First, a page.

You Should Definitely Clean Your Charcoal Grill

I have always resisted cleaning things outside. Dirt lives outside – if you will, it is the “home turf” of mud. But now that I live in a house that has its own little slice outside, I can see that cleaning these outdoor spaces is necessary, especially now that I am doing a fair amount of cooking outside .

In addition to sweeping the patio (a scam I can’t escape from) and tending the garden (lazy and rather bad), my most common household chores involve my Weber kettle.

In short, a dirty grill is disgusting. It’s so disgusting that it rejects weaker men (like this one ) from cooking, perhaps because these men are used to women cleaning up after them. In any case, a clean grill is important. Dirty gas grills are slightly more dangerous than their charcoal counterparts, but grease can catch fire wherever grease is present, and rough grates and bowls can spoil the taste of your food and – if left dirty long enough – lead to the build-up of all kinds of bacteria. Fortunately, cleaning your charcoal grill is easy. (If you have a dirty gas grill, read this .)

Clean the wire rack at the beginning of each cooking.

There is nothing better than a cleansing fire. Instead of trying to clean the grates while they are cold and sticky, let them heat up for at least five minutes each time you light the grill, and then scrub them thoroughly with a wire brush, wrapped in foil, or other grill cleaning. tool of your choice. Strong heat will carbonize the adhering residue and it will flake off immediately. Do this every time you grill and you never have to deal with bulky savings.

However, humans are not perfect, and I would never judge you for allowing a huge amount of accumulation to accumulate. I never let this happen (because I only had my grill for a few months), so I didn’t have a chance to test the cumbersome methods for cleaning deposits , but The Kitchn tested four different grill cleaning procedures and found that both Easy-Off and a mixture of baking soda and dish soap worked really well, so try them if hot heat doesn’t work.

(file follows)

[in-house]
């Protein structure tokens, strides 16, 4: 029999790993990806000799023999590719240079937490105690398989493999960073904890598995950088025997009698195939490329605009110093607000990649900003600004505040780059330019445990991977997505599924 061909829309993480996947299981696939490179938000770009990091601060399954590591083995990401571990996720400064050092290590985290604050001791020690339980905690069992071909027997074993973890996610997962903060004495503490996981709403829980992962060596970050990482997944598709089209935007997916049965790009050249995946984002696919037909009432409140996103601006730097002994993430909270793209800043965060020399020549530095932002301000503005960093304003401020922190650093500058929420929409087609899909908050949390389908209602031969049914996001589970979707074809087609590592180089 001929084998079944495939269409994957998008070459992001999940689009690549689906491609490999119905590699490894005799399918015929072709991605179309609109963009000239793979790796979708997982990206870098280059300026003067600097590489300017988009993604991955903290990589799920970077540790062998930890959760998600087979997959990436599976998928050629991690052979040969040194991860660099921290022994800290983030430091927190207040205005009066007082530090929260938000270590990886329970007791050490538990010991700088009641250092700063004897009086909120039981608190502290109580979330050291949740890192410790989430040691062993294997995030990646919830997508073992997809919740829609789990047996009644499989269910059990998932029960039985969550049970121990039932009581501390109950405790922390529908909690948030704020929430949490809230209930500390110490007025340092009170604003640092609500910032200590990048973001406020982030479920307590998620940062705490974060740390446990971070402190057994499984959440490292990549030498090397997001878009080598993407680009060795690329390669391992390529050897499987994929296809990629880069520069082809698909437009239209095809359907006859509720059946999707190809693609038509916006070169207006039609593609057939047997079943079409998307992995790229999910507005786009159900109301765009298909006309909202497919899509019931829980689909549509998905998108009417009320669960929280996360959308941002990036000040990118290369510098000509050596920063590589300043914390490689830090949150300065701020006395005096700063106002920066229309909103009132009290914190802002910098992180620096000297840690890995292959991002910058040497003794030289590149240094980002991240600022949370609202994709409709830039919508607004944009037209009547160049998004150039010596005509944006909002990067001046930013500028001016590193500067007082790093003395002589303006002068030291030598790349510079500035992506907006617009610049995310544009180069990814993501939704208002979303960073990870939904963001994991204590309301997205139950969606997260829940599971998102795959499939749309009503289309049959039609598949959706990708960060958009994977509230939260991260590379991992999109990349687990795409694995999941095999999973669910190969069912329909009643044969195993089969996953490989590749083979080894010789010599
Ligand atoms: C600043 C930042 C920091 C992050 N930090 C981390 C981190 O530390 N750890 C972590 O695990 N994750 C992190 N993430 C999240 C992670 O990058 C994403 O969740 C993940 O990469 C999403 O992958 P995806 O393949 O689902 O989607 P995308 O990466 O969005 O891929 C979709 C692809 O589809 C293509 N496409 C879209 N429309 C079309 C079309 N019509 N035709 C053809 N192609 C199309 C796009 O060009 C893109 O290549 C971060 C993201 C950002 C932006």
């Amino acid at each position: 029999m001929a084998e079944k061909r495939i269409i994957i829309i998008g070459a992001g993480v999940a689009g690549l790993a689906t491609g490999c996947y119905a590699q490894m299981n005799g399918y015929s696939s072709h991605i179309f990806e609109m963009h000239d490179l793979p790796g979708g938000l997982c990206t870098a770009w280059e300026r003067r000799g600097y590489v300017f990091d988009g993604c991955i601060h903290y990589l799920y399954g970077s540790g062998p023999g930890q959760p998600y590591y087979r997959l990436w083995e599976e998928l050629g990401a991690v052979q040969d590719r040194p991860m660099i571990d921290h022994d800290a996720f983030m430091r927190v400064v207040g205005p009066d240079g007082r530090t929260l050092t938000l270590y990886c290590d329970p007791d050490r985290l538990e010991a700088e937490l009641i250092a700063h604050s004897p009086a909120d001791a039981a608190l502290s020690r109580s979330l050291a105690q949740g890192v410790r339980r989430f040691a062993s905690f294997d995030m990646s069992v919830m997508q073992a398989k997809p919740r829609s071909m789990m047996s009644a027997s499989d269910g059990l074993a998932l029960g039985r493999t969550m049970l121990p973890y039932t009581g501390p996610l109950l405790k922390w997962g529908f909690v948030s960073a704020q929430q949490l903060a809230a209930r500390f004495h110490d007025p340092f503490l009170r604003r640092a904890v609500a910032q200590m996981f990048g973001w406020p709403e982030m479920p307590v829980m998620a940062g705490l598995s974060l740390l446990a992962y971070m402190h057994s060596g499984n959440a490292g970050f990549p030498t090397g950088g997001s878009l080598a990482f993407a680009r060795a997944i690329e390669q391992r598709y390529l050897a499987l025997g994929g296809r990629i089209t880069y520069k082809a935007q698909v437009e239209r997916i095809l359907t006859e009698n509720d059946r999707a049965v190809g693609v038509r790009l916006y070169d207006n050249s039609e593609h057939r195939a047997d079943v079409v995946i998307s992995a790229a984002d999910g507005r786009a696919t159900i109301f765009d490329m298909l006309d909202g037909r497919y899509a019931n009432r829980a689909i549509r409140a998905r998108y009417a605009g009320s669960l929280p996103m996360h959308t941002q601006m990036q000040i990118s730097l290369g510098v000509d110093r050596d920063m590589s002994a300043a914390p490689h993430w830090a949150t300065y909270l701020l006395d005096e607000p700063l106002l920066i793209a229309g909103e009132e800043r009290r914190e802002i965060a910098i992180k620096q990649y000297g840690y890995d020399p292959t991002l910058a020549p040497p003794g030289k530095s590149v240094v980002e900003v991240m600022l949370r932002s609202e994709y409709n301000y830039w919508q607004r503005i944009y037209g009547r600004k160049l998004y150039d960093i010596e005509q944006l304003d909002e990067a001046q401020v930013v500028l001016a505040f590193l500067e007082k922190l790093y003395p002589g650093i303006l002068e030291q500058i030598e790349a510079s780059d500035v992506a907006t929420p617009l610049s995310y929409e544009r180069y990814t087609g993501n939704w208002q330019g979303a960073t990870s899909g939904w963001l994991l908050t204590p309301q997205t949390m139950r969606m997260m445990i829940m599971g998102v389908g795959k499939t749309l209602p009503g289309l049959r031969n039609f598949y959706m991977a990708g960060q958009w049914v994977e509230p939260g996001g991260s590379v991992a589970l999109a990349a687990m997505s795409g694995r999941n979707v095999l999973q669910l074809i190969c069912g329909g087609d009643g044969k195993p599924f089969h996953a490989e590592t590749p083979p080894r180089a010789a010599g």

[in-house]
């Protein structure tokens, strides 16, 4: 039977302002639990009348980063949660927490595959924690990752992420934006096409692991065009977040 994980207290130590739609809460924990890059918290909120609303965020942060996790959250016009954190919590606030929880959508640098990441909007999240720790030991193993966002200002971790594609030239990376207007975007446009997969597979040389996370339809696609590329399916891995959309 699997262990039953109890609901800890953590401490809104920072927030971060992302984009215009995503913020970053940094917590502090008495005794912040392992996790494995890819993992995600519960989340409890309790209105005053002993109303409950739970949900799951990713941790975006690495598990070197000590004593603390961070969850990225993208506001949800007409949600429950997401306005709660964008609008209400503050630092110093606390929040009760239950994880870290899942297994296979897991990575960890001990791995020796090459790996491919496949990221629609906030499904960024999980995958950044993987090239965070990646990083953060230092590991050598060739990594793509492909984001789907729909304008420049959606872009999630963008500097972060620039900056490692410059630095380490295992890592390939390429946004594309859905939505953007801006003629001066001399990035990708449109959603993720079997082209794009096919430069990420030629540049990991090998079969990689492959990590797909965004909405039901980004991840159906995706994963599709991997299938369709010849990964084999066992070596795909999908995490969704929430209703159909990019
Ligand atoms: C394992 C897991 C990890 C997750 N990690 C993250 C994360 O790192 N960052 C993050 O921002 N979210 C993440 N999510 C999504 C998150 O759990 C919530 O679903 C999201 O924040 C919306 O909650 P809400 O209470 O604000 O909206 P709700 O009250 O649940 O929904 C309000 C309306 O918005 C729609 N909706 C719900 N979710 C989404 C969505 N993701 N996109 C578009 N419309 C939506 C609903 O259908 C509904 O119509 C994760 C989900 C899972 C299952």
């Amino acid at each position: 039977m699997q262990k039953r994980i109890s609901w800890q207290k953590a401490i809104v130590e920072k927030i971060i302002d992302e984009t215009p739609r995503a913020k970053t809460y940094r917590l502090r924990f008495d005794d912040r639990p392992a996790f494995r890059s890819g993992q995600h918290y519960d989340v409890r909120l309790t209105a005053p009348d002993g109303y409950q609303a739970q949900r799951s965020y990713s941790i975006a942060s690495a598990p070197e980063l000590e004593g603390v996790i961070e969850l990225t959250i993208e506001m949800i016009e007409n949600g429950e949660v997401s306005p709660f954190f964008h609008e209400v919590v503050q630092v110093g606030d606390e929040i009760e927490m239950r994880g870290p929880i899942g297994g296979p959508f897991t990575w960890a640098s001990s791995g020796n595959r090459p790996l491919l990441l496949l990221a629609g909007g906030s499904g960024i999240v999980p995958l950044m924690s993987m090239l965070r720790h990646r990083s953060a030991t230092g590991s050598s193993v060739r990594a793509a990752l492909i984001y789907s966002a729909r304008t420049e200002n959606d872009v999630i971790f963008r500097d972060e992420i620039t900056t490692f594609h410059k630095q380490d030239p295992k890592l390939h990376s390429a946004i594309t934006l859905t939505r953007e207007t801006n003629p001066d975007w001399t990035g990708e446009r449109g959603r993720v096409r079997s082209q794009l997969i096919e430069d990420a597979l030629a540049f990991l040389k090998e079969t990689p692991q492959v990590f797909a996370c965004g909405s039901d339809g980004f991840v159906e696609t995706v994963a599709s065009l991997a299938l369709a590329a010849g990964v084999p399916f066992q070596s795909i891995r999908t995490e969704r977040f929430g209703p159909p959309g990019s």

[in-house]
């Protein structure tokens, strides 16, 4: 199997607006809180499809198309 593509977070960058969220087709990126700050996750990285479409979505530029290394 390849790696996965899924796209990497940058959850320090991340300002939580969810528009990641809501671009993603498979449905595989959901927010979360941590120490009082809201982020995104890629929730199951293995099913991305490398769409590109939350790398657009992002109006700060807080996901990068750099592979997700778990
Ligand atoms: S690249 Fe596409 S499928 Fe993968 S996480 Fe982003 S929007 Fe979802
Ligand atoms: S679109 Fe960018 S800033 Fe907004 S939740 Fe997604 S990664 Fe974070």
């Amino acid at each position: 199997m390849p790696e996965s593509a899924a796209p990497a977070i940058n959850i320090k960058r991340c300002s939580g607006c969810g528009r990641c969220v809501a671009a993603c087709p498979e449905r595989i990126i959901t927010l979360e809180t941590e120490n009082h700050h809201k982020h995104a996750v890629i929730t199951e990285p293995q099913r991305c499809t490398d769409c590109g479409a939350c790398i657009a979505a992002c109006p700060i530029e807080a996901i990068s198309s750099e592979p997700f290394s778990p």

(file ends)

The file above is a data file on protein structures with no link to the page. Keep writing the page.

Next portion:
Don’t forget the bowl

After a long session of smoking or a particularly hard picking up hamburgers, the bowl of your charcoal grill (the part under the grates) will need some attention. You don’t need to wash the bowl after every grilling session, but preferably once a week or a month, depending on how much you grill. If it starts to look and smell greasy (you know the scent), wash it.

Start by getting all of this ash into the ash catcher. The Weber has a neat little sweeping system, but I’ve found that it can skip some spots, and I usually have to brush the remaining ash into the holes with a grill brush or paper towel.

Then take a bucket of warm, soapy water (I used Dawn) and scrub the bowl. If stubborn residues are found, use a steel wool swab.

Wipe off the soap with a damp cloth and resist the urge to get your grill “perfectly clean”. You’re just going to dust it up again and it’s clean enough.

Show me some love outside

I don’t know what your outdoor environment is like, but mine contains a lot of dust and pollen, and these substances love to accumulate on my lovely charcoal baby. A Swiffer or microfiber cloth is usually enough to give it a look, and a little glass cleaner is all it takes to give it back its shine, and I really love the way it shines.


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